Play Ranitomeya toraro Call
This species is widely distributed throughout the lowlands of western Brazil in the states of Acre and Amazonas, and in the north of Rondônia state. It extends into southern Colombia, known from just north of Leticia, making it one of the few species of Ranitomeya that occurs on both sides of the Amazon River. Ranitomeya toraro is now known from Peru or Bolivia, but very likely occurs in both countries. The easternmost locality for this species is near Manaus.
This species is commonly associated with two host plants: the bananeira-brava (Phenakospermum guyannense), and small bromeliads of the genus Aechmea. The former is a large, banana-like plant with fan-shaped leaf axils, inside which tadpoles and eggs can be frequently found. This plant is common throughout much of the range of R. toraro, and within its range, it is the only dendrobatid found (thus far) to breed in this plant. Egg clutches are very small, 1–3 eggs; tadpole transport appears to be done by males who transport 1–3 tadpoles at a time, although tadpoles are deposited singly. The call is a long buzz, similar to the sister species R. defleri, with the exception that the note length in R. toraro appears to be much longer.
Brown & Twomey et al. (2011) list the species as Least Concern due to the relatively large distribution, much of which is uninhabited by humans.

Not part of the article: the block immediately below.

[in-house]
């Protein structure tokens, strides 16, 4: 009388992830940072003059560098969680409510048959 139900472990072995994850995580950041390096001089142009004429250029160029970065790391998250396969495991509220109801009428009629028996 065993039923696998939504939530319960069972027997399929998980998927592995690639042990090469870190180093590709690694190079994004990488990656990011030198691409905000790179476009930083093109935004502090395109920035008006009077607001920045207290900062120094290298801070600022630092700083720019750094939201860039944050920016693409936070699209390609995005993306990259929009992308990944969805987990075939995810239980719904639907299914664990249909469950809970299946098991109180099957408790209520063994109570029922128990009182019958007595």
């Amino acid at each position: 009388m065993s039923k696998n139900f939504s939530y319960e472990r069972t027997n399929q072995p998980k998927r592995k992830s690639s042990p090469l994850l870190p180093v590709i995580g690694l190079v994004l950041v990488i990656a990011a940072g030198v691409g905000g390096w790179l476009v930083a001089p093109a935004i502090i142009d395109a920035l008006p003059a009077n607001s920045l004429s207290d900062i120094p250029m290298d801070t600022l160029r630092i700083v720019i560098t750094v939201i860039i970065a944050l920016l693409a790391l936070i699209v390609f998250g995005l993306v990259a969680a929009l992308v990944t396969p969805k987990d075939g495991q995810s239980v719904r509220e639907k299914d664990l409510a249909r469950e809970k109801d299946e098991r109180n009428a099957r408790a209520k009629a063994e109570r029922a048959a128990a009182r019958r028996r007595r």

Although this species was “known” for many years (it has been present in collections since at least 1911, and was collected sporadically over the next century), it was always confused with some other species until its description in 2011. Most specimens, prior to its description, were referred to as either “Dendrobates quinquevittatus” or “Dendrobates ventrimaculatus”, however, redefinitions of those species and the descriptions of species contained therein revealed that these frogs belonged to an unnamed species. Thus, in the 2011 revision of Ranitomeya (Brown & Twomey et al. 2011), the name “toraro”was given to these frogs.
This species bears a striking resemblance to Ranitomeya uakarii in Porto Walter, which may represent an as-yet unstudied Müllerian mimicry system.